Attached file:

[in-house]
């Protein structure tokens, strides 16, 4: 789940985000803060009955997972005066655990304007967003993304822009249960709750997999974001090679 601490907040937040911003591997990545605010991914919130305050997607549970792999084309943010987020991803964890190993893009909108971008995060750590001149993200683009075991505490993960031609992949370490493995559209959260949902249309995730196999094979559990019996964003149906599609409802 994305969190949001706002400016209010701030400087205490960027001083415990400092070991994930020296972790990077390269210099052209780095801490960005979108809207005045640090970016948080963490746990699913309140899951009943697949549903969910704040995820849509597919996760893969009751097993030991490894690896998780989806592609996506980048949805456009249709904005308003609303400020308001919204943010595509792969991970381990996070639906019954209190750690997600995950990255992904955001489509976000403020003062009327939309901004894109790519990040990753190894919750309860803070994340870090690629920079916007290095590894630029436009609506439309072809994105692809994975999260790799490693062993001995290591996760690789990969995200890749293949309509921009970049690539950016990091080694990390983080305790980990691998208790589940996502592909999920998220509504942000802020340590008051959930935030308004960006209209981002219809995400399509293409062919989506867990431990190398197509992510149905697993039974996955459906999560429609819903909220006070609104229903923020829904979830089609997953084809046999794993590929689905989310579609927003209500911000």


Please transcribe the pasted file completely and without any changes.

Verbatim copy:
[in-house]
């Protein structure tokens, strides 16, 4: 789940985000803060009955997972005066655990304007967003993304822009249960709750997999974001090679 601490907040937040911003591997990545605010991914919130305050997607549970792999084309943010987020991803964890190993893009909108971008995060750590001149993200683009075991505490993960031609992949370490493995559209959260949902249309995730196999094979559990019996964003149906599609409802 994305969190949001706002400016209010701030400087205490960027001083415990400092070991994930020296972790990077390269210099052209780095801490960005979108809207005045640090970016948080963490746990699913309140899951009943697949549903969910704040995820849509597919996760893969009751097993030991490894690896998780989806592609996506980048949805456009249709904005308003609303400020308001919204943010595509792969991970381990996070639906019954209190750690997600995950990255992904955001489509976000403020003062009327939309901004894109790519990040990753190894919750309860803070994340870090690629920079916007290095590894630029436009609506439309072809994105692809994975999260790799490693062993001995290591996760690789990969995200890749293949309509921009970049690539950016990091080694990390983080305790980990691998208790589940996502592909999920998220509504942000802020340590008051959930935030308004960006209209981002219809995400399509293409062919989506867990431990190398197509992510149905697993039974996955459906999560429609819903909220006070609104229903923020829904979830089609997953084809046999794993590929689905989310579609927003209500911000």